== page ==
Book Review: ‘Kairos,’ by Jenny Erpenbeck

Book Review: ‘Kairos,’ by Jenny Erpenbeck

Hans, a 50-something novelist and high-minded writer for radio, is handsome and rangy, and he looks fine with a cigarette. Katharina doesn’t like to weep in front of him, so when she anguishes one evening over a coming internship that will keep her in Frankfurt for a year, she waits until he steps out to run some errands:

She takes advantage of his absence and cries now. Cries as she vacuums, cries as she cleans the kitchen, cries in the bathroom as she scrubs the shower and sink, only briefly stops crying when she goes to take the empty bottles downstairs and starts to cry the minute she’s back in the apartment, cries as she takes down the pictures which she and Hans hung up together.

To witness someone else’s tears is not necessarily to be moved yourself. But to absorb “Kairos” is — like reading “Wuthering Heights” or “On Chesil Beach,” listening to albums like Lou Reed’s “Berlin” or Tracey Thorn’s “A Distant Shore,” watching the film “Truly, Madly, Deeply” or ingesting an ideal edible — to set yourself on a gentle downward trajectory.

If “Kairos” were only a tear-jerker, there might not be much more to say about it. But Erpenbeck, a German writer born in 1967 whose work has come sharply to the attention of English-language readers over the past decade, is among the most sophisticated and powerful novelists we have.

Clinging to the undercarriage of her sentences, like fugitives, are intimations of Germany’s politics, history and cultural memory. It’s no surprise that she is already bruited as a future Nobelist. Her work has attracted star translators, first Susan Bernofsky and now the poet and critic Michael Hofmann.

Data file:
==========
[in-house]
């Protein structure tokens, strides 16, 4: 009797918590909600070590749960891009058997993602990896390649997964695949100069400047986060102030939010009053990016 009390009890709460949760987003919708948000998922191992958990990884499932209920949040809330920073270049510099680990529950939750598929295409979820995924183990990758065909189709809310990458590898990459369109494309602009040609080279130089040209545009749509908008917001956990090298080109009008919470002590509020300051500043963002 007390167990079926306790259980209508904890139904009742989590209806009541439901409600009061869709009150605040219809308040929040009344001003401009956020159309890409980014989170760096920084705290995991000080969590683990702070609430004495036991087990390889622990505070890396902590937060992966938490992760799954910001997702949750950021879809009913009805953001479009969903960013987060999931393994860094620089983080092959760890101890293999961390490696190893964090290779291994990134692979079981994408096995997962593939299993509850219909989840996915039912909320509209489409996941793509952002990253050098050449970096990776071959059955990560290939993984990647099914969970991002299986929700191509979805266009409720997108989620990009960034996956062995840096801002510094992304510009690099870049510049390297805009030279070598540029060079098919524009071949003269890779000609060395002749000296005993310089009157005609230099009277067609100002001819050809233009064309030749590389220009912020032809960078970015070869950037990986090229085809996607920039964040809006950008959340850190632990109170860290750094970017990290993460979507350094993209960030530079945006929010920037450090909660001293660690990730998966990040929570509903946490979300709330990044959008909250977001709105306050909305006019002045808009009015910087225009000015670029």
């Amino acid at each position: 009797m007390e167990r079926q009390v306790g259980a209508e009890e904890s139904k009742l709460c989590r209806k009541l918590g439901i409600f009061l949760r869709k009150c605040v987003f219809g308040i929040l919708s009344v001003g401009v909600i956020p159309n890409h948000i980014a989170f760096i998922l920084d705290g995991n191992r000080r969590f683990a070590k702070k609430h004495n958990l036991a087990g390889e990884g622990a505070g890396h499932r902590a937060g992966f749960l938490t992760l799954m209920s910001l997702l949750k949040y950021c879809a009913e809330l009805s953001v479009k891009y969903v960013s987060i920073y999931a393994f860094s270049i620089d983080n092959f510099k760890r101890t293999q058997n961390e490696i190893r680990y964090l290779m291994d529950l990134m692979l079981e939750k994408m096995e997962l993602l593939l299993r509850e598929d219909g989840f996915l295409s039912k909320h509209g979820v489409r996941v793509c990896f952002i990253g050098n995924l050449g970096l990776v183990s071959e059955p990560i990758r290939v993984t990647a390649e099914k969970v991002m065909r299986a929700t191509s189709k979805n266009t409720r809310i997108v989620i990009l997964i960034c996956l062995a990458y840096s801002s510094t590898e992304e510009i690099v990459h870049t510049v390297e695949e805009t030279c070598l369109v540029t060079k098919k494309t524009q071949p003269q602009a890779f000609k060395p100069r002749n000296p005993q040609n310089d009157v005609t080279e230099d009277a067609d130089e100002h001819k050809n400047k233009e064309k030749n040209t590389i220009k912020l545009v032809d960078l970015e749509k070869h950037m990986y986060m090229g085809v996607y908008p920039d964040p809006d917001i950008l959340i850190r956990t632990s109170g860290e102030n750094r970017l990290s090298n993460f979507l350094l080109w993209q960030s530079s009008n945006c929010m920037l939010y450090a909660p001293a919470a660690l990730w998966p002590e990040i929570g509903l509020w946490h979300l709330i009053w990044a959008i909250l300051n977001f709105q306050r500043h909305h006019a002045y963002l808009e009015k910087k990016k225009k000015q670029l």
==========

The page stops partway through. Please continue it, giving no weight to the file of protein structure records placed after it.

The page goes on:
“Kairos” is Erpenbeck’s sixth book of fiction to be issued in English. Her previous novel, “Go, Went, Gone,” was published in the United States in 2017. It’s about a retired classics professor who becomes embroiled in the fate of African refugees in Germany. I found it powerful but often tendentious.

“Kairos” — the title refers to the Greek god of opportunity — is her earthiest novel to date. It’s not just the sex; this is a novel in which pansies are said to resemble Karl Marx and looking inside a stranger’s refrigerator is said to be as good as going to the cinema. She is also writing more closely to her own unconscious.

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